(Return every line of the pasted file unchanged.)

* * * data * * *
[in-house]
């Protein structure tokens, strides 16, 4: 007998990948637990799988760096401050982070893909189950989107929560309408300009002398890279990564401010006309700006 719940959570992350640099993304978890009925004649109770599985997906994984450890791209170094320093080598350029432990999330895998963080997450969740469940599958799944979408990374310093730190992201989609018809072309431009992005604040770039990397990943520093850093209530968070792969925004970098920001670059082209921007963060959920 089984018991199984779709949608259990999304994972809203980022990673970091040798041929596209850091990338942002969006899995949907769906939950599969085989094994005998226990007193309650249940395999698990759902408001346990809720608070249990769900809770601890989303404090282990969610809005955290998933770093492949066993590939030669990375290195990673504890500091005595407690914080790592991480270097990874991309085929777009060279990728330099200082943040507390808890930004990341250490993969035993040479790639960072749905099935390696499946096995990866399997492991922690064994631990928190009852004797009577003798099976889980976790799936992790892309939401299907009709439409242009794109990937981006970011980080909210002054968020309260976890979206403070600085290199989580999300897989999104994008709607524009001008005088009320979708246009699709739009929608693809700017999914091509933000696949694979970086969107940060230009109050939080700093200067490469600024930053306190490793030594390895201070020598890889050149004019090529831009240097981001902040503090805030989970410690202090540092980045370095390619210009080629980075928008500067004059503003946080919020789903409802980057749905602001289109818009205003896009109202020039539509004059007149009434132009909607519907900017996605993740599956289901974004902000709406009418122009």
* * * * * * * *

[in-house]
């Protein structure tokens, strides 16, 4: 007998990948637990799988760096401050982070893909189950989107929560309408300009002398890279990564401010006309700006 719940959570992350640099993304978890009925004649109770599985997906994984450890791209170094320093080598350029432990999330895998963080997450969740469940599958799944979408990374310093730190992201989609018809072309431009992005604040770039990397990943520093850093209530968070792969925004970098920001670059082209921007963060959920 089984018991199984779709949608259990999304994972809203980022990673970091040798041929596209850091990338942002969006899995949907769906939950599969085989094994005998226990007193309650249940395999698990759902408001346990809720608070249990769900809770601890989303404090282990969610809005955290998933770093492949066993590939030669990375290195990673504890500091005595407690914080790592991480270097990874991309085929777009060279990728330099200082943040507390808890930004990341250490993969035993040479790639960072749905099935390696499946096995990866399997492991922690064994631990928190009852004797009577003798099976889980976790799936992790892309939401299907009709439409242009794109990937981006970011980080909210002054968020309260976890979206403070600085290199989580999300897989999104994008709607524009001008005088009320979708246009699709739009929608693809700017999914091509933000696949694979970086969107940060230009109050939080700093200067490469600024930053306190490793030594390895201070020598890889050149004019090529831009240097981001902040503090805030989970410690202090540092980045370095390619210009080629980075928008500067004059503003946080919020789903409802980057749905602001289109818009205003896009109202020039539509004059007149009434132009909607519907900017996605993740599956289901974004902000709406009418122009």